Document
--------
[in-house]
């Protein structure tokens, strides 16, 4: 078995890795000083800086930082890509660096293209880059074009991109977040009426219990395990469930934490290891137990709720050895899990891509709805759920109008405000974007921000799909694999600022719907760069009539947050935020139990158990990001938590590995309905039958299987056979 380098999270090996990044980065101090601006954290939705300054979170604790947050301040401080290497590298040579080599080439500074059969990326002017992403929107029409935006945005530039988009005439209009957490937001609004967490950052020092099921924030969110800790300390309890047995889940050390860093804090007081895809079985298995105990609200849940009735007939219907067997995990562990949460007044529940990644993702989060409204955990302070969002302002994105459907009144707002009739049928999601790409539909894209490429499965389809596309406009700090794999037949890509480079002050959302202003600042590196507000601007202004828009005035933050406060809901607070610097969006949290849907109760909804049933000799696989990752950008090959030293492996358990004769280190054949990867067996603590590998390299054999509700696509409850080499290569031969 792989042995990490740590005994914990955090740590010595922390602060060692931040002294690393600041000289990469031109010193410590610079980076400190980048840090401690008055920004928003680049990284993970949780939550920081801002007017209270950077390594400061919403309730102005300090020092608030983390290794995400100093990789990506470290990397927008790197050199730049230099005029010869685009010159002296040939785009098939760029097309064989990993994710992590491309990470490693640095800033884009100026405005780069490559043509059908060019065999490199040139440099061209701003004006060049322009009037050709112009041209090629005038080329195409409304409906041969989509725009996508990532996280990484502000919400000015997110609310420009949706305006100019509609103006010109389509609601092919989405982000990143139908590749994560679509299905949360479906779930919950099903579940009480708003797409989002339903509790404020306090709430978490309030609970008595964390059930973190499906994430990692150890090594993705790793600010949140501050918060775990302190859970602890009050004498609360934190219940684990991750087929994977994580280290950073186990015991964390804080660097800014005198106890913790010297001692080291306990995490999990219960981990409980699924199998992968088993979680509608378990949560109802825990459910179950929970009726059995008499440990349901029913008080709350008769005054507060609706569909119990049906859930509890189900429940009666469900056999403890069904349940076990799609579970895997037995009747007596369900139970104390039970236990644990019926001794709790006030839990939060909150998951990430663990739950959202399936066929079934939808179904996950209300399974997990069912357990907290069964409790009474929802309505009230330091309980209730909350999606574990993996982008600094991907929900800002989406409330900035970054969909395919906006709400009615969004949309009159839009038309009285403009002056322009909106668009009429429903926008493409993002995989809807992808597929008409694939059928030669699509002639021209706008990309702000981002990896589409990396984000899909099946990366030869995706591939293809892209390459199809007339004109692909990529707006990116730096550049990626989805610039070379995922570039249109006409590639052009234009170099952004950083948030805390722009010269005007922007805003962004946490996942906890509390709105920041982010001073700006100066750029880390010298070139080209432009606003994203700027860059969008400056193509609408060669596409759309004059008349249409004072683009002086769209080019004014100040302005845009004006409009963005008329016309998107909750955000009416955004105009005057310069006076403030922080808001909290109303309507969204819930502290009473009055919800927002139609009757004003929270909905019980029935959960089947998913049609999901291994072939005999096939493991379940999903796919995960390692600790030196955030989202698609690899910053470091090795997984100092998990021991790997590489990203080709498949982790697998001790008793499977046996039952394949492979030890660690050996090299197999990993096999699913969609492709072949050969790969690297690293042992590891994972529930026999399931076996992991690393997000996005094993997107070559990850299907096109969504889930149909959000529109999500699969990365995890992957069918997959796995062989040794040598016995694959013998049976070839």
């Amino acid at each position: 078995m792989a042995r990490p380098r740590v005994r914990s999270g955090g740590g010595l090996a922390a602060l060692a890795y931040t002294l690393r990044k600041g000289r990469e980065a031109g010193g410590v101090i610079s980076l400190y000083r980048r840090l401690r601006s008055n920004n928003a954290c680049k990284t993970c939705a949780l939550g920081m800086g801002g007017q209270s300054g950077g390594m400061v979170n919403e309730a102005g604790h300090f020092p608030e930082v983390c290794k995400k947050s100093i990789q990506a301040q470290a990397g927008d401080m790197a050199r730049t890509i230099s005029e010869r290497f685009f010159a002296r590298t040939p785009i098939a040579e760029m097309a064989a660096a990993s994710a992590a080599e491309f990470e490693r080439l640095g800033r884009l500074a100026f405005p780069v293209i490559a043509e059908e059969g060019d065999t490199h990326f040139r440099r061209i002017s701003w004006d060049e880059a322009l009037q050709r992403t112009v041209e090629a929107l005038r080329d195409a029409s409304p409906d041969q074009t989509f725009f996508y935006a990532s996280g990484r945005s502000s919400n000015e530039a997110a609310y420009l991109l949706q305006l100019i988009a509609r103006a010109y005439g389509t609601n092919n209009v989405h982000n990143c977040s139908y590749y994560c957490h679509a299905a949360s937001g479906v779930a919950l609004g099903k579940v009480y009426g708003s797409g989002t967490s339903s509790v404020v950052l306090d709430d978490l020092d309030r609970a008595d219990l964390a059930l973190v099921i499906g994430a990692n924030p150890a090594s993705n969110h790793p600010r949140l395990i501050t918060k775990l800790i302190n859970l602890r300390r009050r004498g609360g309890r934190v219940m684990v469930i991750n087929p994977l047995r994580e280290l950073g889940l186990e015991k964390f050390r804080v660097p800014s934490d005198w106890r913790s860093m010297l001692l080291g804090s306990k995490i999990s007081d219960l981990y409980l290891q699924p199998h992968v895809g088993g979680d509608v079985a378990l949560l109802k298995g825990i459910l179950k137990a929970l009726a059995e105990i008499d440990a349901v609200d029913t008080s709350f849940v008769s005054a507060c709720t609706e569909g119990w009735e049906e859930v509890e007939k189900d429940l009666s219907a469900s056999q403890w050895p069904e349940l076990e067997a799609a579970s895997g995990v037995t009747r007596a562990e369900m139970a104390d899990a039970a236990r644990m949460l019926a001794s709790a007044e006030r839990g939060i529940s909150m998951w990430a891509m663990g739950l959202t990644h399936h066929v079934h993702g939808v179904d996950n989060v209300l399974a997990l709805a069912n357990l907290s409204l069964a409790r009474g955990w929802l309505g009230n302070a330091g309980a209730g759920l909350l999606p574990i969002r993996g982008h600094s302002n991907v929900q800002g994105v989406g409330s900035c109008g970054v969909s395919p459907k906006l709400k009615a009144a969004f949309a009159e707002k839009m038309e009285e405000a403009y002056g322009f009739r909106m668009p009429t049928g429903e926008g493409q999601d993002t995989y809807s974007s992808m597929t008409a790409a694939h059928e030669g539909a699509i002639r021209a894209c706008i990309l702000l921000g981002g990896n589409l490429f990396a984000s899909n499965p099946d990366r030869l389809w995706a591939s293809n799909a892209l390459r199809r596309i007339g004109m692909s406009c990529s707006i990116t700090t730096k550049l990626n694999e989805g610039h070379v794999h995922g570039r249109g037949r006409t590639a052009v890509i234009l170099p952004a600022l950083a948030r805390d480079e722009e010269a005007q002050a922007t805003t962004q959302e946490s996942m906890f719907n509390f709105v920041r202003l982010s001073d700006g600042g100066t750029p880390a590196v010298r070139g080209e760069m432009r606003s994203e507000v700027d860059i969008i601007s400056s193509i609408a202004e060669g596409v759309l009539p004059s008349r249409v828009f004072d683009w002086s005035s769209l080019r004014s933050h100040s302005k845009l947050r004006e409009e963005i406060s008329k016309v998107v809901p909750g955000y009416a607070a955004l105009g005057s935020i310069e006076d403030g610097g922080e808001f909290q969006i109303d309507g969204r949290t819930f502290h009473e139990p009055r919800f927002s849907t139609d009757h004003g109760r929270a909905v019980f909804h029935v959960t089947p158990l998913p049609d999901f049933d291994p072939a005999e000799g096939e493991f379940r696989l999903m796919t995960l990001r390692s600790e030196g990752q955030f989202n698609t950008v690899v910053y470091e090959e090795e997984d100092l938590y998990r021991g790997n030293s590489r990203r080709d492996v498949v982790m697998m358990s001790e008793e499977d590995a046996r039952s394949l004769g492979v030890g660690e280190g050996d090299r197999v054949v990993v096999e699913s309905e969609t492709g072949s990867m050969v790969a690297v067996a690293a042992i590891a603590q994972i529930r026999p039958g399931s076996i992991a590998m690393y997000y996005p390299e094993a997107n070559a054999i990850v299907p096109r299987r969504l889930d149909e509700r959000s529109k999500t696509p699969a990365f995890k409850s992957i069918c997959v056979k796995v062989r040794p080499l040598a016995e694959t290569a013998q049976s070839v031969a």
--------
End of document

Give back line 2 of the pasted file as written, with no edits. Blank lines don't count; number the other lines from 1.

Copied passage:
């Protein structure tokens, strides 16, 4: 078995890795000083800086930082890509660096293209880059074009991109977040009426219990395990469930934490290891137990709720050895899990891509709805759920109008405000974007921000799909694999600022719907760069009539947050935020139990158990990001938590590995309905039958299987056979 380098999270090996990044980065101090601006954290939705300054979170604790947050301040401080290497590298040579080599080439500074059969990326002017992403929107029409935006945005530039988009005439209009957490937001609004967490950052020092099921924030969110800790300390309890047995889940050390860093804090007081895809079985298995105990609200849940009735007939219907067997995990562990949460007044529940990644993702989060409204955990302070969002302002994105459907009144707002009739049928999601790409539909894209490429499965389809596309406009700090794999037949890509480079002050959302202003600042590196507000601007202004828009005035933050406060809901607070610097969006949290849907109760909804049933000799696989990752950008090959030293492996358990004769280190054949990867067996603590590998390299054999509700696509409850080499290569031969 792989042995990490740590005994914990955090740590010595922390602060060692931040002294690393600041000289990469031109010193410590610079980076400190980048840090401690008055920004928003680049990284993970949780939550920081801002007017209270950077390594400061919403309730102005300090020092608030983390290794995400100093990789990506470290990397927008790197050199730049230099005029010869685009010159002296040939785009098939760029097309064989990993994710992590491309990470490693640095800033884009100026405005780069490559043509059908060019065999490199040139440099061209701003004006060049322009009037050709112009041209090629005038080329195409409304409906041969989509725009996508990532996280990484502000919400000015997110609310420009949706305006100019509609103006010109389509609601092919989405982000990143139908590749994560679509299905949360479906779930919950099903579940009480708003797409989002339903509790404020306090709430978490309030609970008595964390059930973190499906994430990692150890090594993705790793600010949140501050918060775990302190859970602890009050004498609360934190219940684990991750087929994977994580280290950073186990015991964390804080660097800014005198106890913790010297001692080291306990995490999990219960981990409980699924199998992968088993979680509608378990949560109802825990459910179950929970009726059995008499440990349901029913008080709350008769005054507060609706569909119990049906859930509890189900429940009666469900056999403890069904349940076990799609579970895997037995009747007596369900139970104390039970236990644990019926001794709790006030839990939060909150998951990430663990739950959202399936066929079934939808179904996950209300399974997990069912357990907290069964409790009474929802309505009230330091309980209730909350999606574990993996982008600094991907929900800002989406409330900035970054969909395919906006709400009615969004949309009159839009038309009285403009002056322009909106668009009429429903926008493409993002995989809807992808597929008409694939059928030669699509002639021209706008990309702000981002990896589409990396984000899909099946990366030869995706591939293809892209390459199809007339004109692909990529707006990116730096550049990626989805610039070379995922570039249109006409590639052009234009170099952004950083948030805390722009010269005007922007805003962004946490996942906890509390709105920041982010001073700006100066750029880390010298070139080209432009606003994203700027860059969008400056193509609408060669596409759309004059008349249409004072683009002086769209080019004014100040302005845009004006409009963005008329016309998107909750955000009416955004105009005057310069006076403030922080808001909290109303309507969204819930502290009473009055919800927002139609009757004003929270909905019980029935959960089947998913049609999901291994072939005999096939493991379940999903796919995960390692600790030196955030989202698609690899910053470091090795997984100092998990021991790997590489990203080709498949982790697998001790008793499977046996039952394949492979030890660690050996090299197999990993096999699913969609492709072949050969790969690297690293042992590891994972529930026999399931076996992991690393997000996005094993997107070559990850299907096109969504889930149909959000529109999500699969990365995890992957069918997959796995062989040794040598016995694959013998049976070839």